If there was one area of Flash that is more controversial than 3D engines, it would have to be tweening libraries. I have recently seen some people on Twitter saying things like “Lee Brimelow now recommends gTween” and “I thought he used Tweener”. I also get a lot of emails asking for my advice on which is the best and fastest engine.

Since I started my tutorial site, I have used many different tweening engines to accomplish programmatic animation. I think the first engine that I used was Moses Gunesch’s awesome Fuse Kit. I was really disappointed to learn that there wasn’t an ActionScript 3 version when I finally decided to move to the new language. What was unique about Fuse was the way you could build up a sequence of tweens and have them run one after another. You can of course do the same with any engine using delays, but Fuse made the code much more readable. Moses is actually working on a new project for doing tweening called the Go ActionScript Platform.

Besides Fuse, I have also done a tutorial on Tweener, which was the first engine I used for AS3. The code is extremely simple to use and seems to run smooth for everything I have ever needed it for. It was developed by Zeh Fernando who is a very well respected member of the Flash community.

The next engine that I used was Jack Doyle’s TweenLite and I subsequently wrote a tutorial on using it for Layers Magazine. The word on the street was that this engine was the smallest and fastest around. This seems to indeed be the case after talking to many people in the community. But all of the differences in speed between these engines really only becomes apparent when you are animating thousands of objects. Most all of these engines will work similarly for most everything you’ll use them for.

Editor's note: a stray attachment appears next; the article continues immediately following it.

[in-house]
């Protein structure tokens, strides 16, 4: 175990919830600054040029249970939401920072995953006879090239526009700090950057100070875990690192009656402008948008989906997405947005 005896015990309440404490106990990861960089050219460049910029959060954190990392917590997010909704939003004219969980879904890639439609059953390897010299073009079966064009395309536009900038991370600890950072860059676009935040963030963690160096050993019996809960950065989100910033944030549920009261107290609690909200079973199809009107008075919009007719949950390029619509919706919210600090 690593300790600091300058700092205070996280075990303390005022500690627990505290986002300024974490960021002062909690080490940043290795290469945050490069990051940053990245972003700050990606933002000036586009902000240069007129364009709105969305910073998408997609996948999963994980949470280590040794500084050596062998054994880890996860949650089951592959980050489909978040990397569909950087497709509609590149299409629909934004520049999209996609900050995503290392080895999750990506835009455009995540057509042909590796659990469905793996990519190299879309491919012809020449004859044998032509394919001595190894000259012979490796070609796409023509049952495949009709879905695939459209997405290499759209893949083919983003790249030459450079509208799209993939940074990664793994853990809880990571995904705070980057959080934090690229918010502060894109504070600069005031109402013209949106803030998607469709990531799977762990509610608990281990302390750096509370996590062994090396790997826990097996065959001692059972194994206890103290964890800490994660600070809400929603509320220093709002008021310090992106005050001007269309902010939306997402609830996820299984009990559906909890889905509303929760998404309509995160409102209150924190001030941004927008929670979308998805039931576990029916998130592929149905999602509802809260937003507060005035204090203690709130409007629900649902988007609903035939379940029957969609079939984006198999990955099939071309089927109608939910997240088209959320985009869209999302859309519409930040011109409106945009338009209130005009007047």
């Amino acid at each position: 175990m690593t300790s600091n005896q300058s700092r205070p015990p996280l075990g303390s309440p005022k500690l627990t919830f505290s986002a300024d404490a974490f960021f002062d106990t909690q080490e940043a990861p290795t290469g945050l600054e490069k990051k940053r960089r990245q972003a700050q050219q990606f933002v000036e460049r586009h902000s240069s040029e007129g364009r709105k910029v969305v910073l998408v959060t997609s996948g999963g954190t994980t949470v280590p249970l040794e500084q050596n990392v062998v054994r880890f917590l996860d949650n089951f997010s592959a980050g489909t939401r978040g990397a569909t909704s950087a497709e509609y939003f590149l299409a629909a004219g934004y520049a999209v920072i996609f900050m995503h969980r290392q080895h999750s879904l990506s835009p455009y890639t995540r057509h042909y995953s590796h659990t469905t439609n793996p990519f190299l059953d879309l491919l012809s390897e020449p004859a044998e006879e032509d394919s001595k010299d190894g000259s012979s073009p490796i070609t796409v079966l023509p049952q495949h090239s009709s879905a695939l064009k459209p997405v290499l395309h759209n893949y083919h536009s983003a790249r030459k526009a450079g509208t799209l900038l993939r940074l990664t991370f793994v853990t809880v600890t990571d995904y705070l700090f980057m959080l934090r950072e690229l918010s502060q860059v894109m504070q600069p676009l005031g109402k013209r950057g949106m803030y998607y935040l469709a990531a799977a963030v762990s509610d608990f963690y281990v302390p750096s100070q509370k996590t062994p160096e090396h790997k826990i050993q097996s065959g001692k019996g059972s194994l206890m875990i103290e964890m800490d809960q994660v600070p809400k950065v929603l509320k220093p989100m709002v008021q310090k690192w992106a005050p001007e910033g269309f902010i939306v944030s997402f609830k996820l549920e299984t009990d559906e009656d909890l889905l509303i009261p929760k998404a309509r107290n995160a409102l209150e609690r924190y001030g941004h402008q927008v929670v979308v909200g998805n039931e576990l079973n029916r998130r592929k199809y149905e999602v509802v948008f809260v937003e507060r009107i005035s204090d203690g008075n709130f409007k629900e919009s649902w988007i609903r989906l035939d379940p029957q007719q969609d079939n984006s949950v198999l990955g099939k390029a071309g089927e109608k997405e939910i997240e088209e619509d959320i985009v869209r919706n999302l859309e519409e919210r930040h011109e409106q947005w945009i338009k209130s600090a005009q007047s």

The newest engine on the block is gTween which is being developed by Grant Skinner. He has just released beta version 4. It has a more traditional syntax compared to most engines as it doesn’t center around using static methods and also has a cleaner event model syntax as well. The first thing that drew me to it was some of the special features like smart rotation, which automatically finds the shortest route to a destination value. Another thing that is appealing to me about gTween is that fact that Grant is writing it, so I’m confident things like garbage collection will be handled correctly.

But the main point I want to make with this post is that you can’t go wrong with any of these engines. They are also similar enough to one another that moving between them is a piece of cake. In the end it comes down to which engine has the syntax that you prefer. Try them all and find that one that works for you. Also remember that to do a simple programmatic tween you can always fire off an enter frame event and kick it old school :-) .